I just finished reading Interior Chinatown by Charles Yu and a certain section of the book really struck me, especially with my oldest turning nineteen this past weekend.

He writes, “A family. They bring you home from the hospital, at which point everything speeds up. It’s a montage of first moments, all of the major and minor milestones: first step, first word, first time sleeping through the night. There are a few years in a family when, if everything goes right, the parents aren’t alone anymore, they’ve been raising their own companion, the kid who’s going to make them less alone in the world and for those years they are less alone. It’s a blur-dense, raucous, exhausting-feelings and thoughts all jumbled together into days and semesters, routines and first times, rolling along, rambling along, summer nights with all the windows open, lying on top of the covers, and darkening autumn mornings when no one wants to get out of bed, getting ready, getting better at things, wins and losses and days when it doesn’t go anyone’s way at all, and then, just as chaos begins to take some kind of shape, present itself not as a random series of emergencies and things you could have done better, the calendar, the months and years and year after year, stacked up in a messy pile starts to make sense, the sweetness of it all, right at that moment, the first times start turning into last times, as in, last first day of school, last time he crawls into bed with us, last time you’ll all sleep together like this, the three of you.  There are a few years when you make almost all of your important memories. And then you spend the next few decades reliving them.”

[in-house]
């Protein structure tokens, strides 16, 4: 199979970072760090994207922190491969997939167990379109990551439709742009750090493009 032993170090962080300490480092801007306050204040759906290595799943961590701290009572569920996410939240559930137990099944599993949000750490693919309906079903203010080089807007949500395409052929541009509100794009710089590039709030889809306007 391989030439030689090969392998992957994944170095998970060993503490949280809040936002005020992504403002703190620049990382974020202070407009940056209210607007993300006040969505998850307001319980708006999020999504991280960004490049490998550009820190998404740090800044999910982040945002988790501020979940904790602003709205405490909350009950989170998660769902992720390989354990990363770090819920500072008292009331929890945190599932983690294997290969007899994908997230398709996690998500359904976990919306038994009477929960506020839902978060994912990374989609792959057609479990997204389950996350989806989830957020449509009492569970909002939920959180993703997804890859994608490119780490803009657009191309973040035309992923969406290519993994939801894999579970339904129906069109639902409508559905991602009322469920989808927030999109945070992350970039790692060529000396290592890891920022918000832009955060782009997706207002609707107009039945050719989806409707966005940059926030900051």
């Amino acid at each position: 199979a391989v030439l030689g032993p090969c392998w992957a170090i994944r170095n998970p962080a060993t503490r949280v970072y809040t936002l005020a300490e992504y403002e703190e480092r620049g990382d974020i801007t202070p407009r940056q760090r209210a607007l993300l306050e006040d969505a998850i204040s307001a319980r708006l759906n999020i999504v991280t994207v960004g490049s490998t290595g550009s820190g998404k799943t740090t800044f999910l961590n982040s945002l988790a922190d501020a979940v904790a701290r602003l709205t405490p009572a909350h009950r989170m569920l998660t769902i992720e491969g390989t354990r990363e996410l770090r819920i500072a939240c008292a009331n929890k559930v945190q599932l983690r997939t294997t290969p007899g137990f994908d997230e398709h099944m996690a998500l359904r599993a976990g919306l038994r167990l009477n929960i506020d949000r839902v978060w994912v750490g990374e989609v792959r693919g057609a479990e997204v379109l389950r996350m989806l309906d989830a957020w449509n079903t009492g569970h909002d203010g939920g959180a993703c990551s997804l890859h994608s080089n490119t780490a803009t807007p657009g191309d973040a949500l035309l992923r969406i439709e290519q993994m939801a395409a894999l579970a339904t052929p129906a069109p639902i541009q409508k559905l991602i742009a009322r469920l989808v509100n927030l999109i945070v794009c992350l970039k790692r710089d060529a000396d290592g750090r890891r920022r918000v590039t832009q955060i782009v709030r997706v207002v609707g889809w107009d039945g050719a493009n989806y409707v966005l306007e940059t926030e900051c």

All those first times and the last times. The concerts, school trips, science fairs, dance competitions, hockey games. All those years that seemed so wild when everyone was treading water just to keep afloat. And then suddenly, things get quiet.

They say you have sixteen summers.

Then there are jobs and friends and relationships and classes and new adventures. All good things, but you don’t realize how quickly they arrive.

I never knew how peaceful the chaos was until it was gone. My mother always said during those years, “You’ll miss the fingerprints on the windows one day.”

I’m so proud of the people my children are growing into and I stand in awe of their new adventures, but I will always relive those magical times when life was too fast to slow down.